Architecture that already happened

November 9, 2021

To write about architecture is to write in the past tense. There’s a very real position that architecture has already happened, that it's already pushed its way through and left you in its wake.

I sat with my design team for just a few minutes today, with pen in hand. I drew what was first, and what had to be, and then we moved on to what could be.

Pictures from magazines hunted us, taunted us, we wondered if that’s what we would do, we left the door (window?) open, and we drew as much as we could.

It was a charrette, of sorts, it was a seat at a desk. It was mostly me telling people what to do, if I’m honest, but we all know that it's not as if we have options.

The answers are obvious, they’re verifiable in inches and feet, and program, and cause and effect.

And then, there's the space we leave open. Hey, designer, you do something here! Hey, that magazine plot you've promised to your client, I dare you! We have a lot of work to do! Look at these expectations were put on the table!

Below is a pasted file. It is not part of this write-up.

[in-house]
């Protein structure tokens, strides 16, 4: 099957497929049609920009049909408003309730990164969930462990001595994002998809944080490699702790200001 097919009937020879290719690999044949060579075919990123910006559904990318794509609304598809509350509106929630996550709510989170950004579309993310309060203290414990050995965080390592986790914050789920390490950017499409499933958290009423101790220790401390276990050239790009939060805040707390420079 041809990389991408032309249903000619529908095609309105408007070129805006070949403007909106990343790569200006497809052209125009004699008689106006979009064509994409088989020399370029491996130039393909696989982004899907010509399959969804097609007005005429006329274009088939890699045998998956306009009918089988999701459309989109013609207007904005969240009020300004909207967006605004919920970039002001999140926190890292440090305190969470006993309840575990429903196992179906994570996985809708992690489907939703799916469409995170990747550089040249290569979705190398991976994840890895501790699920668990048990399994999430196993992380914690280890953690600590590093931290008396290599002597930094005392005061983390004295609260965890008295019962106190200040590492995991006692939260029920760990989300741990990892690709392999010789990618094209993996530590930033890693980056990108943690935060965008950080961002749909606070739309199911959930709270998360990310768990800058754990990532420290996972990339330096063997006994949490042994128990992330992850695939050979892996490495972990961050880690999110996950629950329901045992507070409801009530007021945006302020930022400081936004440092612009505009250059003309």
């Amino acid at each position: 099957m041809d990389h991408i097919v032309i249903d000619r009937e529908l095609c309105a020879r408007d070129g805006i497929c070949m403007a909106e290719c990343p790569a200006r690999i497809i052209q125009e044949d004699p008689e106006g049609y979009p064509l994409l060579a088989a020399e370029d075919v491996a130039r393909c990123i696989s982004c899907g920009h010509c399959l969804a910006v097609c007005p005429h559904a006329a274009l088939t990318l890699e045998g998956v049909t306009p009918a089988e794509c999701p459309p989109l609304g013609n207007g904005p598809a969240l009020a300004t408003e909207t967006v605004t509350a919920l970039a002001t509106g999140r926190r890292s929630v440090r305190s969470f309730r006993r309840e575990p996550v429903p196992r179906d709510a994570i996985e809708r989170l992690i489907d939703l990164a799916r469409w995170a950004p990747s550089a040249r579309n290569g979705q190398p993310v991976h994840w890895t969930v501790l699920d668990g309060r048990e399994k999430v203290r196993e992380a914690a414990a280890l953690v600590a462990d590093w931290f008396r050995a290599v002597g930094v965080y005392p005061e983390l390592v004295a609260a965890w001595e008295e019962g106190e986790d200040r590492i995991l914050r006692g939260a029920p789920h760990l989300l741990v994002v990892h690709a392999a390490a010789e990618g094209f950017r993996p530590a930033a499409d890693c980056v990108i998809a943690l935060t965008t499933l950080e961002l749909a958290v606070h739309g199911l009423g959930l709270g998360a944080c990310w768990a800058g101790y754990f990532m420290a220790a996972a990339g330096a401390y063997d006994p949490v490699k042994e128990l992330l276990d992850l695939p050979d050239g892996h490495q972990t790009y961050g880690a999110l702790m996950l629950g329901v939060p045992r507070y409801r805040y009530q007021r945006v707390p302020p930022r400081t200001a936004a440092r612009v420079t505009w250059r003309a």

Our clients … so often, we don't meet them until we’re well down the road. We try to avoid the deer-in-headlights surprises. We try to deliver what they’re expecting, and a little bit more.

But our clients are busy, they’re making money, they’re moving forward with their plans, and we are faced with the challenge and burden of communication, to present these new ideas, before they’re finished, before we’re entirely sure what they can do, we work as hard as we know to present an idea with upsetting the apple-cart, as it were, to present new and better ideas without exposing our uncertainty, about the workflow, about the burden that we have just placed on our own shoulders to prove this in tangible materials that the client can afford.

And, here we go! Another presentation on Monday, and an empty day ahead to pull it off.